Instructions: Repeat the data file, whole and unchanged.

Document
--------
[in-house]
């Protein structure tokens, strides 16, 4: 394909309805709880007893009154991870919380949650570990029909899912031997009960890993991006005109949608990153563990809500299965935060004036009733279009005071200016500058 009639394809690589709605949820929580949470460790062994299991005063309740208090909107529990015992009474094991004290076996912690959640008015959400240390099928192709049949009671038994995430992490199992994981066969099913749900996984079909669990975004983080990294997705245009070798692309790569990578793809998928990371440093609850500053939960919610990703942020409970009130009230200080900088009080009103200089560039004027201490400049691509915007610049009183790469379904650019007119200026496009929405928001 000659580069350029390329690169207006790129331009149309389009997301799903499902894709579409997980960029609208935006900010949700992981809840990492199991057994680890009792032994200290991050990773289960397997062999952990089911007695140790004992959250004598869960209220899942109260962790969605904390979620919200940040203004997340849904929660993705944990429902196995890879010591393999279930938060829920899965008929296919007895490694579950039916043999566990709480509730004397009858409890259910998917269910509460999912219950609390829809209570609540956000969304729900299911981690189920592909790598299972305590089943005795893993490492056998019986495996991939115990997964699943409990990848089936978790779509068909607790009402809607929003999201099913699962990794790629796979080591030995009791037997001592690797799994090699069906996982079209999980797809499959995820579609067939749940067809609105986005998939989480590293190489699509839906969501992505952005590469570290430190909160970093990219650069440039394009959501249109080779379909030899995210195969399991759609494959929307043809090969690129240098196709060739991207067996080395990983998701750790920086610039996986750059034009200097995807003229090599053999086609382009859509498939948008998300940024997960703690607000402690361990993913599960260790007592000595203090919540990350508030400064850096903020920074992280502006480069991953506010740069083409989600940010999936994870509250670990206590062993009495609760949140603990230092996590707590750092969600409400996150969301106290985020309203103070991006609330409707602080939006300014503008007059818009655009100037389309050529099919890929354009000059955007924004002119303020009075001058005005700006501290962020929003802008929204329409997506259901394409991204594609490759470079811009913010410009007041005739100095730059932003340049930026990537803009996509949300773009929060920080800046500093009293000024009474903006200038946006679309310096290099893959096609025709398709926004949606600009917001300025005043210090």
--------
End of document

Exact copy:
[in-house]
């Protein structure tokens, strides 16, 4: 394909309805709880007893009154991870919380949650570990029909899912031997009960890993991006005109949608990153563990809500299965935060004036009733279009005071200016500058 009639394809690589709605949820929580949470460790062994299991005063309740208090909107529990015992009474094991004290076996912690959640008015959400240390099928192709049949009671038994995430992490199992994981066969099913749900996984079909669990975004983080990294997705245009070798692309790569990578793809998928990371440093609850500053939960919610990703942020409970009130009230200080900088009080009103200089560039004027201490400049691509915007610049009183790469379904650019007119200026496009929405928001 000659580069350029390329690169207006790129331009149309389009997301799903499902894709579409997980960029609208935006900010949700992981809840990492199991057994680890009792032994200290991050990773289960397997062999952990089911007695140790004992959250004598869960209220899942109260962790969605904390979620919200940040203004997340849904929660993705944990429902196995890879010591393999279930938060829920899965008929296919007895490694579950039916043999566990709480509730004397009858409890259910998917269910509460999912219950609390829809209570609540956000969304729900299911981690189920592909790598299972305590089943005795893993490492056998019986495996991939115990997964699943409990990848089936978790779509068909607790009402809607929003999201099913699962990794790629796979080591030995009791037997001592690797799994090699069906996982079209999980797809499959995820579609067939749940067809609105986005998939989480590293190489699509839906969501992505952005590469570290430190909160970093990219650069440039394009959501249109080779379909030899995210195969399991759609494959929307043809090969690129240098196709060739991207067996080395990983998701750790920086610039996986750059034009200097995807003229090599053999086609382009859509498939948008998300940024997960703690607000402690361990993913599960260790007592000595203090919540990350508030400064850096903020920074992280502006480069991953506010740069083409989600940010999936994870509250670990206590062993009495609760949140603990230092996590707590750092969600409400996150969301106290985020309203103070991006609330409707602080939006300014503008007059818009655009100037389309050529099919890929354009000059955007924004002119303020009075001058005005700006501290962020929003802008929204329409997506259901394409991204594609490759470079811009913010410009007041005739100095730059932003340049930026990537803009996509949300773009929060920080800046500093009293000024009474903006200038946006679309310096290099893959096609025709398709926004949606600009917001300025005043210090």